Instead of work we could have play. Play is voluntary. You cannot be forced to play. There are also two types of play, finite play in which one party wins and infinite play in which the point of play is to keep the play alive. We think that instead of the regime of work where we are coerced into making widgets in order to earn a living (forcing women and femmes to do double duty doing all the uncompensated and invisibilized reproductive work) we should have infinite play where the objective is for everyone to support each other getting our needs met with dignity.

In infinite play there is no artificial boundary between so-called “productive labor”, reproductive labor and leisure. There is no need for private governments called employers to tell you what to do, when to do it and how to smile while you are doing it. Instead we can be in right relationship with the land because it reminds us that all life is sacred and food we grow for ourselves (or is grown by people we are in relationship with) tastes better to us. We can make care work communal and not tied to sex or gender so that doing laundry or dishes is no longer drudgery but an excuse to see friends and catch up. If we ever make widgets during infinite play, it will be because those widgets are awesome or because the next community over needs them.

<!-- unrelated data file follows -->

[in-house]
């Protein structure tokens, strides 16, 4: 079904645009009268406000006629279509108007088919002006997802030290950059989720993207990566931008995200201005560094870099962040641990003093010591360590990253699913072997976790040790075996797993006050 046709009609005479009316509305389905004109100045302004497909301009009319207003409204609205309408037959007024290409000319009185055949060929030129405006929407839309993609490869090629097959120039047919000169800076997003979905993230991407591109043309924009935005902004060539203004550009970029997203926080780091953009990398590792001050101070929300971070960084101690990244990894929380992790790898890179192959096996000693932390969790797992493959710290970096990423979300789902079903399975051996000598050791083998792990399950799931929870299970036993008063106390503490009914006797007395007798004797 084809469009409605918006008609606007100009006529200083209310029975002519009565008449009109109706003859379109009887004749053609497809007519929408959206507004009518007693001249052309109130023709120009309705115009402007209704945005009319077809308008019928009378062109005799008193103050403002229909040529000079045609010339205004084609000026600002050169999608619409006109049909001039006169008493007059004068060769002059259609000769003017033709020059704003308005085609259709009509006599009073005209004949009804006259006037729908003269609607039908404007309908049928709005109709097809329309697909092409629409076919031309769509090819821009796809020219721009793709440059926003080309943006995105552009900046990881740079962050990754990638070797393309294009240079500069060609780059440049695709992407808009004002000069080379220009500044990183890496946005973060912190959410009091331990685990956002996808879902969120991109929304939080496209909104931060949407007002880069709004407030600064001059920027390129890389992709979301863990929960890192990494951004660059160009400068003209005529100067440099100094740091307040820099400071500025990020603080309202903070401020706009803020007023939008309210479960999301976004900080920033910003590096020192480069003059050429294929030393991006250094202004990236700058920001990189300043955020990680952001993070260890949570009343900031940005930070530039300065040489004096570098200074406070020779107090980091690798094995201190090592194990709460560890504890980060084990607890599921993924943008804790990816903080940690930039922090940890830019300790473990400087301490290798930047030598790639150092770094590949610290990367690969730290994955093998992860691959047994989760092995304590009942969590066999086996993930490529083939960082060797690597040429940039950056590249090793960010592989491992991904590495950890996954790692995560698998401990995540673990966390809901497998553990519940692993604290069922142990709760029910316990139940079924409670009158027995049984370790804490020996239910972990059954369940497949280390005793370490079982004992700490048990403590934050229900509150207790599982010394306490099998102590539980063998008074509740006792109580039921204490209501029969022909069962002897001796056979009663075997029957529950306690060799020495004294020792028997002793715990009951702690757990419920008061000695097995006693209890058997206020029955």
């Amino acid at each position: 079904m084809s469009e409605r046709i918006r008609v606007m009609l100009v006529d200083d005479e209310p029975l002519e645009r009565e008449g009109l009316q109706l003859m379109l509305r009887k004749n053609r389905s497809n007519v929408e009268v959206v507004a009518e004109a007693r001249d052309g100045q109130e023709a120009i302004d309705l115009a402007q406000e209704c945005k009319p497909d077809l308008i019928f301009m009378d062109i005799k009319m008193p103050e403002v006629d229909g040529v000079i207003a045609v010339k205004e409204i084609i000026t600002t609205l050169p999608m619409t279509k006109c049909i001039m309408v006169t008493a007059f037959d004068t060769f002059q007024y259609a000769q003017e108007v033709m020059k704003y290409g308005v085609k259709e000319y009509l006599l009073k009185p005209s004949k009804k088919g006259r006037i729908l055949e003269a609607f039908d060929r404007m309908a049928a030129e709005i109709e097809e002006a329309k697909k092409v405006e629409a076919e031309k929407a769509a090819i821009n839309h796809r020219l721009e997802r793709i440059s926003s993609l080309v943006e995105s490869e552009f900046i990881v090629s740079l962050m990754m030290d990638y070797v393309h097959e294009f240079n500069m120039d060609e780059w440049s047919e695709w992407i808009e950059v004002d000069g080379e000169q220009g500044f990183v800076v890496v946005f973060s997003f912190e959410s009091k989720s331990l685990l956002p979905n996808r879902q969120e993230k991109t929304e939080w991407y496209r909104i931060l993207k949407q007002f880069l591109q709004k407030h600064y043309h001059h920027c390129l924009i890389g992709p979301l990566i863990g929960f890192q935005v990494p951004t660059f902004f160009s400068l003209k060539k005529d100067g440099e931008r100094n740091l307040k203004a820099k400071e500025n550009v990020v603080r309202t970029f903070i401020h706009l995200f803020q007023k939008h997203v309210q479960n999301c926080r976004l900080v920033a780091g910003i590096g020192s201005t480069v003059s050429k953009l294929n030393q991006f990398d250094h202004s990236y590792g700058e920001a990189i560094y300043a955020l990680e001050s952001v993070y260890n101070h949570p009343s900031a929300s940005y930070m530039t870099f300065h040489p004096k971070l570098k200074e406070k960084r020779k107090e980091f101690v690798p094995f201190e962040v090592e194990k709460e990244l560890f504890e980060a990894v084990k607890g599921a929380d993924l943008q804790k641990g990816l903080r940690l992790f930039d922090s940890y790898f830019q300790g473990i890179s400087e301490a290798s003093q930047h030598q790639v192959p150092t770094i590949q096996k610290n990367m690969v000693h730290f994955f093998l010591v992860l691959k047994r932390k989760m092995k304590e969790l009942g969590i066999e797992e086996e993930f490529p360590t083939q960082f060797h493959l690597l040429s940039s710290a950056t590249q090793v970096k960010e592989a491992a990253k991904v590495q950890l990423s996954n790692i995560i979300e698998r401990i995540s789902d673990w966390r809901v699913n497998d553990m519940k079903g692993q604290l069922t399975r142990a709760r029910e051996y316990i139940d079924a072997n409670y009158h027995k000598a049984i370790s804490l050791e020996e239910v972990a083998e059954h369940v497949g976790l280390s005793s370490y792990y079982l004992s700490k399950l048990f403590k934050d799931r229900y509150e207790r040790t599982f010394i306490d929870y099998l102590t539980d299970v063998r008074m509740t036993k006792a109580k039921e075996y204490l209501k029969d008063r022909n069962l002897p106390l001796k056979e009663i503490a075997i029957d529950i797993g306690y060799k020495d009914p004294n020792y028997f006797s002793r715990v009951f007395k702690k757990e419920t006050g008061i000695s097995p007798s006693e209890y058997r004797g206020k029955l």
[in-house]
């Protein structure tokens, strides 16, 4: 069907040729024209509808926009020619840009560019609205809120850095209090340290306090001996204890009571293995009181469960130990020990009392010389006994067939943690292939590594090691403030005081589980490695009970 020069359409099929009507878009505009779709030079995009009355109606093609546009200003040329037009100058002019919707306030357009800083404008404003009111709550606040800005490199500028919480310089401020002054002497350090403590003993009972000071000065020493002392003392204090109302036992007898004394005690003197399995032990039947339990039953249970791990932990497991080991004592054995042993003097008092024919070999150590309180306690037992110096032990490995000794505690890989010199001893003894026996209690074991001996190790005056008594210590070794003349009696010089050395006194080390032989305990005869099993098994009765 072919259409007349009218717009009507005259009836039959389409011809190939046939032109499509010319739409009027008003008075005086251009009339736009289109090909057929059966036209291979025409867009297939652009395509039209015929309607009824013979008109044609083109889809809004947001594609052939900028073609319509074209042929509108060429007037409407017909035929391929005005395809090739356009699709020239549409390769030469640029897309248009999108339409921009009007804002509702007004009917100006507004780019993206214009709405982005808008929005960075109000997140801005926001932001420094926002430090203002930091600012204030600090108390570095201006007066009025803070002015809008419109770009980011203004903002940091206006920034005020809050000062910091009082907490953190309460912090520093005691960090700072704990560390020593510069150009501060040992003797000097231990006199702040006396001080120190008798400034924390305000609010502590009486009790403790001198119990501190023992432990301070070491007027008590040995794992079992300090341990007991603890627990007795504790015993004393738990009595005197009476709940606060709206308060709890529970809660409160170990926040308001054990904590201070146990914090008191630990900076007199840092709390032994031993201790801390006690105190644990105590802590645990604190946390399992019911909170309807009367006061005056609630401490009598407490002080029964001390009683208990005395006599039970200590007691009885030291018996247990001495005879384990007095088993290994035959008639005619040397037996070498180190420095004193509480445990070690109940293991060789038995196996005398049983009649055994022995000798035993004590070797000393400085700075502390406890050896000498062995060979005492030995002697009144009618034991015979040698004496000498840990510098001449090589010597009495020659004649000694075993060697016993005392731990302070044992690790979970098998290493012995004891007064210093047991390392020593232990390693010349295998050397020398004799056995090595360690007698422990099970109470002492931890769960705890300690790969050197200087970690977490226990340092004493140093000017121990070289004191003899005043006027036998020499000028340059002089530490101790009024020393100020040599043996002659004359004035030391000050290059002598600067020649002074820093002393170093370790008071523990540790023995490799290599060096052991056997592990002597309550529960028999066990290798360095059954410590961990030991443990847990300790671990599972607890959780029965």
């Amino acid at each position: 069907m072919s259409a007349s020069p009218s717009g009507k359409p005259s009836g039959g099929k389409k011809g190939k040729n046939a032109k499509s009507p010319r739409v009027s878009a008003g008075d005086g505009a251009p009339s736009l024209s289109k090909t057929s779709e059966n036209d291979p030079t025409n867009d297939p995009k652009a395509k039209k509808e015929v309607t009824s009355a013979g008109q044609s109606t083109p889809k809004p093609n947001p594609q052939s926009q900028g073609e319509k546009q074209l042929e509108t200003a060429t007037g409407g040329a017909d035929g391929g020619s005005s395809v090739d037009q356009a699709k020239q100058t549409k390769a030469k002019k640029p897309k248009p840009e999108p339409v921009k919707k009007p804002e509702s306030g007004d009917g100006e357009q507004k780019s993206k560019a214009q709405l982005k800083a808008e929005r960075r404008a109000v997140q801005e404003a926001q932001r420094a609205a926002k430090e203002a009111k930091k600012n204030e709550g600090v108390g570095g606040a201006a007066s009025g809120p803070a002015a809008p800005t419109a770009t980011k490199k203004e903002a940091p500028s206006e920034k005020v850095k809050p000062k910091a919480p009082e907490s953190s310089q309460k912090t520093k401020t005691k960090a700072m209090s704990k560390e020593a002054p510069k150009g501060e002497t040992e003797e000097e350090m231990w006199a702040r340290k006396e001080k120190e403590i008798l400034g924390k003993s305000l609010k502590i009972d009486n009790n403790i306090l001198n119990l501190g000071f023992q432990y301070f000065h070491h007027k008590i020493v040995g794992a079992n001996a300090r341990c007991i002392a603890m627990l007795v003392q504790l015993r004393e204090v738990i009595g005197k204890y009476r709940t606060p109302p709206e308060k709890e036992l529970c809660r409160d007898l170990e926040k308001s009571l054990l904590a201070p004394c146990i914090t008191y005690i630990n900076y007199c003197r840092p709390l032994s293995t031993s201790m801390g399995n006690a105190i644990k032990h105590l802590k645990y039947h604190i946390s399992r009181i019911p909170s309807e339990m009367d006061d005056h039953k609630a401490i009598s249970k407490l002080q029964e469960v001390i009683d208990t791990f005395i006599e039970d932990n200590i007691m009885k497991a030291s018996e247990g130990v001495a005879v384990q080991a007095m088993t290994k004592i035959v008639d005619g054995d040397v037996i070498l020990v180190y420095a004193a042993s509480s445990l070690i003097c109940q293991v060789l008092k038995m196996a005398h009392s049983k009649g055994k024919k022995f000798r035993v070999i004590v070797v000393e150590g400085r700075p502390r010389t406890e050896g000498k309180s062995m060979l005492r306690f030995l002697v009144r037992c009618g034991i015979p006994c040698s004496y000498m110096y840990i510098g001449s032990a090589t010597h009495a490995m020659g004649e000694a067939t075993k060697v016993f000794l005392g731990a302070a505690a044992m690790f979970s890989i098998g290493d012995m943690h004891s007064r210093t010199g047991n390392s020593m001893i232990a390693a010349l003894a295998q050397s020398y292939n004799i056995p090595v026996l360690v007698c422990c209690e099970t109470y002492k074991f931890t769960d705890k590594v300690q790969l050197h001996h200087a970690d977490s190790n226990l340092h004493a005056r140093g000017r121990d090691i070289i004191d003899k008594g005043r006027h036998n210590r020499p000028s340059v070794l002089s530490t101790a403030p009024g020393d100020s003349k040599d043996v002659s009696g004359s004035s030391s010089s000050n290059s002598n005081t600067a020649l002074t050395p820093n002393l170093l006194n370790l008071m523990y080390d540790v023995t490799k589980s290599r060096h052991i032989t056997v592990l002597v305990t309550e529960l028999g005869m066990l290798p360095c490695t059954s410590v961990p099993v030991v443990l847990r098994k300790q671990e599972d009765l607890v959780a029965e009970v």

A world of infinite play requires the creation of a new world of belonging that is the solution to the first crisis. It also requires the down payment on our humanity through reparations and rematriation that is the solution to the second crisis. In that new world, we can collectively steward the resources we hold in common, for the good of all beings (including non-human people, plants and other animals) with voluntary, life affirming, emergent aspects of infinite play.

A world of infinite play is world of freedom of movement, freedom to disobey orders, freedom to create new social relationships and forms of kinship. Combined with a culture of belonging and reparations it will also provide freedom from relative deprivation thereby creating a world in which everyone gets their needs met with dignity.


We Are Not To Blame But We Are Responsible


Now that we've contextualized why it's so hard to find belonging and meet your needs in this society, we want to share how we can internalize those messages in ways that keep us trapped in the system - and how it doesn't have to be that way.​​ Not if we get out together.​